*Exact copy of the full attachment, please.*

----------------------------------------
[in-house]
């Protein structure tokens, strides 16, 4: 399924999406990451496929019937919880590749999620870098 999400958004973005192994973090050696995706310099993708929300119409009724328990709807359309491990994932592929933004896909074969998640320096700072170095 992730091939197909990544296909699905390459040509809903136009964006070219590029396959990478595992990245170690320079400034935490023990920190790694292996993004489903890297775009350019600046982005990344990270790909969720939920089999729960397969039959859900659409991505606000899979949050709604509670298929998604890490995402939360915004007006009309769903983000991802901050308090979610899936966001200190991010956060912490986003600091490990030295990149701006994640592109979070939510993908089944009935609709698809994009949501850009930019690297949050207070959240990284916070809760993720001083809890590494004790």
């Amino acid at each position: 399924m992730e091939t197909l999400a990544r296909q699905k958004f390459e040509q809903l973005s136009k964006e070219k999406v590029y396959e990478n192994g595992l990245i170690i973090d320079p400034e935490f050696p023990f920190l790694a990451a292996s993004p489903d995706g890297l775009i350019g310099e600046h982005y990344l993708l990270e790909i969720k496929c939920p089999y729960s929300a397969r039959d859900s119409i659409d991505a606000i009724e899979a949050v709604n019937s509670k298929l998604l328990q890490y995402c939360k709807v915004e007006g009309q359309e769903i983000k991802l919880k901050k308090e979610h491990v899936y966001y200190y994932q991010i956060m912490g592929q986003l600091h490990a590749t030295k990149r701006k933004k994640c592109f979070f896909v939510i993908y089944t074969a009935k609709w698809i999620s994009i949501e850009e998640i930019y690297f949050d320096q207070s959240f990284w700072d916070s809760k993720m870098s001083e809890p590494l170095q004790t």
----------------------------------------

[in-house]
């Protein structure tokens, strides 16, 4: 399924999406990451496929019937919880590749999620870098 999400958004973005192994973090050696995706310099993708929300119409009724328990709807359309491990994932592929933004896909074969998640320096700072170095 992730091939197909990544296909699905390459040509809903136009964006070219590029396959990478595992990245170690320079400034935490023990920190790694292996993004489903890297775009350019600046982005990344990270790909969720939920089999729960397969039959859900659409991505606000899979949050709604509670298929998604890490995402939360915004007006009309769903983000991802901050308090979610899936966001200190991010956060912490986003600091490990030295990149701006994640592109979070939510993908089944009935609709698809994009949501850009930019690297949050207070959240990284916070809760993720001083809890590494004790």
């Amino acid at each position: 399924m992730e091939t197909l999400a990544r296909q699905k958004f390459e040509q809903l973005s136009k964006e070219k999406v590029y396959e990478n192994g595992l990245i170690i973090d320079p400034e935490f050696p023990f920190l790694a990451a292996s993004p489903d995706g890297l775009i350019g310099e600046h982005y990344l993708l990270e790909i969720k496929c939920p089999y729960s929300a397969r039959d859900s119409i659409d991505a606000i009724e899979a949050v709604n019937s509670k298929l998604l328990q890490y995402c939360k709807v915004e007006g009309q359309e769903i983000k991802l919880k901050k308090e979610h491990v899936y966001y200190y994932q991010i956060m912490g592929q986003l600091h490990a590749t030295k990149r701006k933004k994640c592109f979070f896909v939510i993908y089944t074969a009935k609709w698809i999620s994009i949501e850009e998640i930019y690297f949050d320096q207070s959240f990284w700072d916070s809760k993720m870098s001083e809890p590494l170095q004790t």